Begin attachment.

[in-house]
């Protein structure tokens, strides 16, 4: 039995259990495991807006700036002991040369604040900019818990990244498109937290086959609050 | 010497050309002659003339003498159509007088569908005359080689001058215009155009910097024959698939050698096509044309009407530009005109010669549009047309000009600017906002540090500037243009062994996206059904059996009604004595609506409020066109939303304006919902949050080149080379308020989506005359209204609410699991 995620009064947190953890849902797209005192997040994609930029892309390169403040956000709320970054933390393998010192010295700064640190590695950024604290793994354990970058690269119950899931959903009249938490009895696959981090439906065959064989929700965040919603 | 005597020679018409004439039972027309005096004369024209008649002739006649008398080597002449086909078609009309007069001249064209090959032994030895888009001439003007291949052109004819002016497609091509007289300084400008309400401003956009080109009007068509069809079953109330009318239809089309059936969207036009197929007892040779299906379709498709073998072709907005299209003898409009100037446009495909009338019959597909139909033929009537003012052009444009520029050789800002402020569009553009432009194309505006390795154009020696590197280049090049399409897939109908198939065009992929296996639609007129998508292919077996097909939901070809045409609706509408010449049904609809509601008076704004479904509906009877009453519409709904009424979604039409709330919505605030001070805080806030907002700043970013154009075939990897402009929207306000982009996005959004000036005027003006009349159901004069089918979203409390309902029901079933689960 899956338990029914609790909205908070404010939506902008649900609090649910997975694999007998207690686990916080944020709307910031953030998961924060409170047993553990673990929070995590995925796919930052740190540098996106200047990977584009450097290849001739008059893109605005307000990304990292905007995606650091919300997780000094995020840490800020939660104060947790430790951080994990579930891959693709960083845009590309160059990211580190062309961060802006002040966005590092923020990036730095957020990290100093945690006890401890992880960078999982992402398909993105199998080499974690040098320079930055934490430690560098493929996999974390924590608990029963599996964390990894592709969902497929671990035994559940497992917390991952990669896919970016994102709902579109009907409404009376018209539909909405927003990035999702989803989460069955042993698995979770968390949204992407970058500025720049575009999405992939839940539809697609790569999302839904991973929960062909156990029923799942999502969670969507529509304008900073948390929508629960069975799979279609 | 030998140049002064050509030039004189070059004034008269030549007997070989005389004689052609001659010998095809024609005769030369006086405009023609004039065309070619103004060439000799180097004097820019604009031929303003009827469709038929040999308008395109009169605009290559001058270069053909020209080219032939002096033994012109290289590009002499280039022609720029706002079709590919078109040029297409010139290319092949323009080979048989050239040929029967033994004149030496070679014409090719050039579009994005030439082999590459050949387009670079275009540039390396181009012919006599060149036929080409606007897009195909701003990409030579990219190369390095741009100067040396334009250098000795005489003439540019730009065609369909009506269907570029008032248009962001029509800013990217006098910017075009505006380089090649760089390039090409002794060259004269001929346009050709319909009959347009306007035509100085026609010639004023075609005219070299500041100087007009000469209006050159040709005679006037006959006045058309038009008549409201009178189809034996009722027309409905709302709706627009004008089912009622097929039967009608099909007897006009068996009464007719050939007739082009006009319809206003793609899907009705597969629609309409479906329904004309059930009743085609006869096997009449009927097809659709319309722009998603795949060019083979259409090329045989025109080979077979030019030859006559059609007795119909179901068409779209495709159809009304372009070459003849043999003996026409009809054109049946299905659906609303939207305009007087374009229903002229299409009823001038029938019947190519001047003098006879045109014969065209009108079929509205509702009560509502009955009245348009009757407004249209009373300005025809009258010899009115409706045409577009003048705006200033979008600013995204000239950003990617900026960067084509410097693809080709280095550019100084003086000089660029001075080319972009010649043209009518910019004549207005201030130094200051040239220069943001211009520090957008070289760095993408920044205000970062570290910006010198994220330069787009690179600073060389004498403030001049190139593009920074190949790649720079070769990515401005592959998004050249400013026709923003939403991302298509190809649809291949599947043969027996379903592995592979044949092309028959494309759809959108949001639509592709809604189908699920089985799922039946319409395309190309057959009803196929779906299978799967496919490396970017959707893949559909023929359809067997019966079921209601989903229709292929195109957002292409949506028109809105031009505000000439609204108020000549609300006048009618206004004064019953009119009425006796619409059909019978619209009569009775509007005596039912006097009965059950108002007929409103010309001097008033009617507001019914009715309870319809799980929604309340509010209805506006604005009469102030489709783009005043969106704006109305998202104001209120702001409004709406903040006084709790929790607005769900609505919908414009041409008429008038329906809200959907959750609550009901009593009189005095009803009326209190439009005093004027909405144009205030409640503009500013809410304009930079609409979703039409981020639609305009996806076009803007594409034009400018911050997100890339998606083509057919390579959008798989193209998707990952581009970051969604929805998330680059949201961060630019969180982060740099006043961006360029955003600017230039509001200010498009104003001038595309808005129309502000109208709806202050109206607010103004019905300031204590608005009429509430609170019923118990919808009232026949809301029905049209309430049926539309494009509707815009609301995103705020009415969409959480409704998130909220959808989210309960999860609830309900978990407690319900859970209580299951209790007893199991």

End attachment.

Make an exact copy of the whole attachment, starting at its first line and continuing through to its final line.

[in-house]
């Protein structure tokens, strides 16, 4: 039995259990495991807006700036002991040369604040900019818990990244498109937290086959609050 | 010497050309002659003339003498159509007088569908005359080689001058215009155009910097024959698939050698096509044309009407530009005109010669549009047309000009600017906002540090500037243009062994996206059904059996009604004595609506409020066109939303304006919902949050080149080379308020989506005359209204609410699991 995620009064947190953890849902797209005192997040994609930029892309390169403040956000709320970054933390393998010192010295700064640190590695950024604290793994354990970058690269119950899931959903009249938490009895696959981090439906065959064989929700965040919603 | 005597020679018409004439039972027309005096004369024209008649002739006649008398080597002449086909078609009309007069001249064209090959032994030895888009001439003007291949052109004819002016497609091509007289300084400008309400401003956009080109009007068509069809079953109330009318239809089309059936969207036009197929007892040779299906379709498709073998072709907005299209003898409009100037446009495909009338019959597909139909033929009537003012052009444009520029050789800002402020569009553009432009194309505006390795154009020696590197280049090049399409897939109908198939065009992929296996639609007129998508292919077996097909939901070809045409609706509408010449049904609809509601008076704004479904509906009877009453519409709904009424979604039409709330919505605030001070805080806030907002700043970013154009075939990897402009929207306000982009996005959004000036005027003006009349159901004069089918979203409390309902029901079933689960 899956338990029914609790909205908070404010939506902008649900609090649910997975694999007998207690686990916080944020709307910031953030998961924060409170047993553990673990929070995590995925796919930052740190540098996106200047990977584009450097290849001739008059893109605005307000990304990292905007995606650091919300997780000094995020840490800020939660104060947790430790951080994990579930891959693709960083845009590309160059990211580190062309961060802006002040966005590092923020990036730095957020990290100093945690006890401890992880960078999982992402398909993105199998080499974690040098320079930055934490430690560098493929996999974390924590608990029963599996964390990894592709969902497929671990035994559940497992917390991952990669896919970016994102709902579109009907409404009376018209539909909405927003990035999702989803989460069955042993698995979770968390949204992407970058500025720049575009999405992939839940539809697609790569999302839904991973929960062909156990029923799942999502969670969507529509304008900073948390929508629960069975799979279609 | 030998140049002064050509030039004189070059004034008269030549007997070989005389004689052609001659010998095809024609005769030369006086405009023609004039065309070619103004060439000799180097004097820019604009031929303003009827469709038929040999308008395109009169605009290559001058270069053909020209080219032939002096033994012109290289590009002499280039022609720029706002079709590919078109040029297409010139290319092949323009080979048989050239040929029967033994004149030496070679014409090719050039579009994005030439082999590459050949387009670079275009540039390396181009012919006599060149036929080409606007897009195909701003990409030579990219190369390095741009100067040396334009250098000795005489003439540019730009065609369909009506269907570029008032248009962001029509800013990217006098910017075009505006380089090649760089390039090409002794060259004269001929346009050709319909009959347009306007035509100085026609010639004023075609005219070299500041100087007009000469209006050159040709005679006037006959006045058309038009008549409201009178189809034996009722027309409905709302709706627009004008089912009622097929039967009608099909007897006009068996009464007719050939007739082009006009319809206003793609899907009705597969629609309409479906329904004309059930009743085609006869096997009449009927097809659709319309722009998603795949060019083979259409090329045989025109080979077979030019030859006559059609007795119909179901068409779209495709159809009304372009070459003849043999003996026409009809054109049946299905659906609303939207305009007087374009229903002229299409009823001038029938019947190519001047003098006879045109014969065209009108079929509205509702009560509502009955009245348009009757407004249209009373300005025809009258010899009115409706045409577009003048705006200033979008600013995204000239950003990617900026960067084509410097693809080709280095550019100084003086000089660029001075080319972009010649043209009518910019004549207005201030130094200051040239220069943001211009520090957008070289760095993408920044205000970062570290910006010198994220330069787009690179600073060389004498403030001049190139593009920074190949790649720079070769990515401005592959998004050249400013026709923003939403991302298509190809649809291949599947043969027996379903592995592979044949092309028959494309759809959108949001639509592709809604189908699920089985799922039946319409395309190309057959009803196929779906299978799967496919490396970017959707893949559909023929359809067997019966079921209601989903229709292929195109957002292409949506028109809105031009505000000439609204108020000549609300006048009618206004004064019953009119009425006796619409059909019978619209009569009775509007005596039912006097009965059950108002007929409103010309001097008033009617507001019914009715309870319809799980929604309340509010209805506006604005009469102030489709783009005043969106704006109305998202104001209120702001409004709406903040006084709790929790607005769900609505919908414009041409008429008038329906809200959907959750609550009901009593009189005095009803009326209190439009005093004027909405144009205030409640503009500013809410304009930079609409979703039409981020639609305009996806076009803007594409034009400018911050997100890339998606083509057919390579959008798989193209998707990952581009970051969604929805998330680059949201961060630019969180982060740099006043961006360029955003600017230039509001200010498009104003001038595309808005129309502000109208709806202050109206607010103004019905300031204590608005009429509430609170019923118990919808009232026949809301029905049209309430049926539309494009509707815009609301995103705020009415969409959480409704998130909220959808989210309960999860609830309900978990407690319900859970209580299951209790007893199991």